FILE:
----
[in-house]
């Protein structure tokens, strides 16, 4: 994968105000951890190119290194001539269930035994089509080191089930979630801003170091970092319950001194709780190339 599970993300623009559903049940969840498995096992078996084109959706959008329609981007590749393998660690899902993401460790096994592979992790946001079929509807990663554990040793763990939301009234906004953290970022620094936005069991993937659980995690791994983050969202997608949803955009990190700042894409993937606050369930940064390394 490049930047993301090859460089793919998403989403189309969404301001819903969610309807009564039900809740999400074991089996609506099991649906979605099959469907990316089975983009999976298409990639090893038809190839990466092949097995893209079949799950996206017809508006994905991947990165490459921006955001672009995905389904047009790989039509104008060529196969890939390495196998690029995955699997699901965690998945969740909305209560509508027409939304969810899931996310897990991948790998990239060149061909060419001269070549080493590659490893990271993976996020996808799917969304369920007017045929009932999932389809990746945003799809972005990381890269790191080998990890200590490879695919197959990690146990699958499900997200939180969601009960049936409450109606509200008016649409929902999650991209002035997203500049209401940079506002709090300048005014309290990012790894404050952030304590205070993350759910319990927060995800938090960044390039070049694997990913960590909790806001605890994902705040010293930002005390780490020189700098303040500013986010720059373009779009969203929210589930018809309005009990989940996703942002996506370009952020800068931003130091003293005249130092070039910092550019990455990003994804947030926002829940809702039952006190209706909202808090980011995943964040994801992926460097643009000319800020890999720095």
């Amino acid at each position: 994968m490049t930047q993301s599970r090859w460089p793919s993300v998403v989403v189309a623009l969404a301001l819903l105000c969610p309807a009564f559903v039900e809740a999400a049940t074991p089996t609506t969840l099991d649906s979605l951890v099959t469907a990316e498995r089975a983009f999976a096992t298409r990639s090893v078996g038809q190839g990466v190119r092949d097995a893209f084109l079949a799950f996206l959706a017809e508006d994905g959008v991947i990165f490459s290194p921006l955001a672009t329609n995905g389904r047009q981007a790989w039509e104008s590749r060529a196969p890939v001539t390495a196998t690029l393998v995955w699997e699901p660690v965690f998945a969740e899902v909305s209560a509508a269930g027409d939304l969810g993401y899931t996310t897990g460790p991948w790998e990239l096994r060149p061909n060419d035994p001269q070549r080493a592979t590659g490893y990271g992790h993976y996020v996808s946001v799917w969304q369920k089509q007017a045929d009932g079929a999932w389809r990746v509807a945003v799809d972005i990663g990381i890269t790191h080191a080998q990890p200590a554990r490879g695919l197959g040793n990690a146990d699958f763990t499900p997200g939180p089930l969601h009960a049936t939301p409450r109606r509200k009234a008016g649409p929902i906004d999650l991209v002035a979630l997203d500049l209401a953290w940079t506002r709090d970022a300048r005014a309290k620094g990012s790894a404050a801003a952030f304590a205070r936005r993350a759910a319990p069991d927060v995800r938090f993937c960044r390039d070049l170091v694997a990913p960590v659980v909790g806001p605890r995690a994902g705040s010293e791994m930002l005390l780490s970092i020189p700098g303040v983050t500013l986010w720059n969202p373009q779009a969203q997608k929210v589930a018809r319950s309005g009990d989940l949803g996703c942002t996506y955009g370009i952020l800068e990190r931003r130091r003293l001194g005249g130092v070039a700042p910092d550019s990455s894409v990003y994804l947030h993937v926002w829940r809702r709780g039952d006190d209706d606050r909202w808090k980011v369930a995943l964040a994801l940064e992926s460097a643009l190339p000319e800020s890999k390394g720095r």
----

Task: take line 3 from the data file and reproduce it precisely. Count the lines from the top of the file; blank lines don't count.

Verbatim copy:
């Amino acid at each position: 994968m490049t930047q993301s599970r090859w460089p793919s993300v998403v989403v189309a623009l969404a301001l819903l105000c969610p309807a009564f559903v039900e809740a999400a049940t074991p089996t609506t969840l099991d649906s979605l951890v099959t469907a990316e498995r089975a983009f999976a096992t298409r990639s090893v078996g038809q190839g990466v190119r092949d097995a893209f084109l079949a799950f996206l959706a017809e508006d994905g959008v991947i990165f490459s290194p921006l955001a672009t329609n995905g389904r047009q981007a790989w039509e104008s590749r060529a196969p890939v001539t390495a196998t690029l393998v995955w699997e699901p660690v965690f998945a969740e899902v909305s209560a509508a269930g027409d939304l969810g993401y899931t996310t897990g460790p991948w790998e990239l096994r060149p061909n060419d035994p001269q070549r080493a592979t590659g490893y990271g992790h993976y996020v996808s946001v799917w969304q369920k089509q007017a045929d009932g079929a999932w389809r990746v509807a945003v799809d972005i990663g990381i890269t790191h080191a080998q990890p200590a554990r490879g695919l197959g040793n990690a146990d699958f763990t499900p997200g939180p089930l969601h009960a049936t939301p409450r109606r509200k009234a008016g649409p929902i906004d999650l991209v002035a979630l997203d500049l209401a953290w940079t506002r709090d970022a300048r005014a309290k620094g990012s790894a404050a801003a952030f304590a205070r936005r993350a759910a319990p069991d927060v995800r938090f993937c960044r390039d070049l170091v694997a990913p960590v659980v909790g806001p605890r995690a994902g705040s010293e791994m930002l005390l780490s970092i020189p700098g303040v983050t500013l986010w720059n969202p373009q779009a969203q997608k929210v589930a018809r319950s309005g009990d989940l949803g996703c942002t996506y955009g370009i952020l800068e990190r931003r130091r003293l001194g005249g130092v070039a700042p910092d550019s990455s894409v990003y994804l947030h993937v926002w829940r809702r709780g039952d006190d209706d606050r909202w808090k980011v369930a995943l964040a994801l940064e992926s460097a643009l190339p000319e800020s890999k390394g720095r």